Score: 11

You can do it in one pass, something like 1 this:

``````public static Node Duplicate(Node n)
{
// handle the degenerate case of an empty list
if (n == null) {
return null;
}

// create the head node, keeping it for later return
Node first = new Node();
first.Data = n.Data;

// the 'temp' pointer points to the current "last" node in the new list
Node temp = first;

n = n.Next;
while (n != null)
{
Node n2 = new Node();
n2.Data = n.Data;
// modify the Next pointer of the last node to point to the new last node
temp.Next = n2;
temp = n2;
n = n.Next;
}

return first;

}
``````
Score: 5

@Greg, I took your code and made it even 4 a bit shorter :)

``````public static Node Duplicate(Node n)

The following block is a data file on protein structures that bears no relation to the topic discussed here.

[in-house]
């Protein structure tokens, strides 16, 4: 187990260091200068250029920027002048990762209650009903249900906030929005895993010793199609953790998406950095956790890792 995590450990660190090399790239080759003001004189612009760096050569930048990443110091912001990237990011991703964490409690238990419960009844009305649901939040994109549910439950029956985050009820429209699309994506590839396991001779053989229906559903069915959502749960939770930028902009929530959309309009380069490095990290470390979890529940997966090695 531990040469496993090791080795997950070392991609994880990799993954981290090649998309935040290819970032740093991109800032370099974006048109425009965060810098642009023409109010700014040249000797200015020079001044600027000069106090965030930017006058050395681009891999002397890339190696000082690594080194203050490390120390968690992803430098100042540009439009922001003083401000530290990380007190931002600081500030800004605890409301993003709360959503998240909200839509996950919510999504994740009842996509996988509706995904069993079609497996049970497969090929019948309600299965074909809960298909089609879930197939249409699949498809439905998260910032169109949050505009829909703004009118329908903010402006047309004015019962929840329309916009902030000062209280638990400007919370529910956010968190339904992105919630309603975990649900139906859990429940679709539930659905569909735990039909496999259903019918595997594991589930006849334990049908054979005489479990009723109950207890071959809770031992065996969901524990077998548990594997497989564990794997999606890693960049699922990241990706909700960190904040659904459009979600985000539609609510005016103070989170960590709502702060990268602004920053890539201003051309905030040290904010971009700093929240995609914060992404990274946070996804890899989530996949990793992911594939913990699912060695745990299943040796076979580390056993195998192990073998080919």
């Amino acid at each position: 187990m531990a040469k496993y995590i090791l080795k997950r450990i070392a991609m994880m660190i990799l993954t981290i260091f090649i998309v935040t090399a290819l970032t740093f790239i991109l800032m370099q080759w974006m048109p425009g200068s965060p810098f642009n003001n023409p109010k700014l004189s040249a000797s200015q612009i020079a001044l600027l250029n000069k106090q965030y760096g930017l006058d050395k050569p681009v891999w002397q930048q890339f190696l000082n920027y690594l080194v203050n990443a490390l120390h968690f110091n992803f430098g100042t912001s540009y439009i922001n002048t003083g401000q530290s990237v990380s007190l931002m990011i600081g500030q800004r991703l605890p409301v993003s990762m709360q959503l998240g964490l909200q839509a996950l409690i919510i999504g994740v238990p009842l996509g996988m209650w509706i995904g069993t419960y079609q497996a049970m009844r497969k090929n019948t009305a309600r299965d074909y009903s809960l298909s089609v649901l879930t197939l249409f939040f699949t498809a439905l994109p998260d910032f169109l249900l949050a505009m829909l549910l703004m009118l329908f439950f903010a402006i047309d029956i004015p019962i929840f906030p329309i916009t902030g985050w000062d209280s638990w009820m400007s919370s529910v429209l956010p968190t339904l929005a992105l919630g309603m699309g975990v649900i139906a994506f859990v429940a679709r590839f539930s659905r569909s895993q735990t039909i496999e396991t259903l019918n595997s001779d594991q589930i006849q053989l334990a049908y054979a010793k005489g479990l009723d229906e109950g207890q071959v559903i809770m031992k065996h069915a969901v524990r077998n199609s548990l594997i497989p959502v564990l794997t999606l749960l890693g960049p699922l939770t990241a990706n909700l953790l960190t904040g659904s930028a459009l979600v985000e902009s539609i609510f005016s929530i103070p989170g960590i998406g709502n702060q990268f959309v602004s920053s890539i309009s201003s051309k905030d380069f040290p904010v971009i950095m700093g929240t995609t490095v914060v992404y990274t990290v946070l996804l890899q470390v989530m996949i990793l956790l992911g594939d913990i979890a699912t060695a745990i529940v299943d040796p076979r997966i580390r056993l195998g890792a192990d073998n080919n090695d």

{
// Handle the degenerate case of an empty list
if (n == null) return null;

// Create the head node, keeping it for later return
Node first = new Node();
Node current = first;

do
{
// Copy the data of the Node
current.Data = n.Data;
current = (current.Next = new Node());
n = n.Next;
} while (n != null)

return first;
}
``````

The Do-While construct is 3 often forgotten, but fits well here.
A Node.Clone() method 2 would be nice as well.

+1 to Greg for the 1 nice example.

Score: 2

Recursive method for small/medium lists.

``````public static Node Duplicate(Node n)
{
if (n == null)
return null;

return new Node() {
Data = n.Data,
Next = Duplicate(n.Next)
};
}
``````

0

Score: 2

I'm sorry if I've missed something, but 1 what's wrong with

``````LinkedList<MyType> clone = new LinkedList<MyType>(originalLinkedList);
``````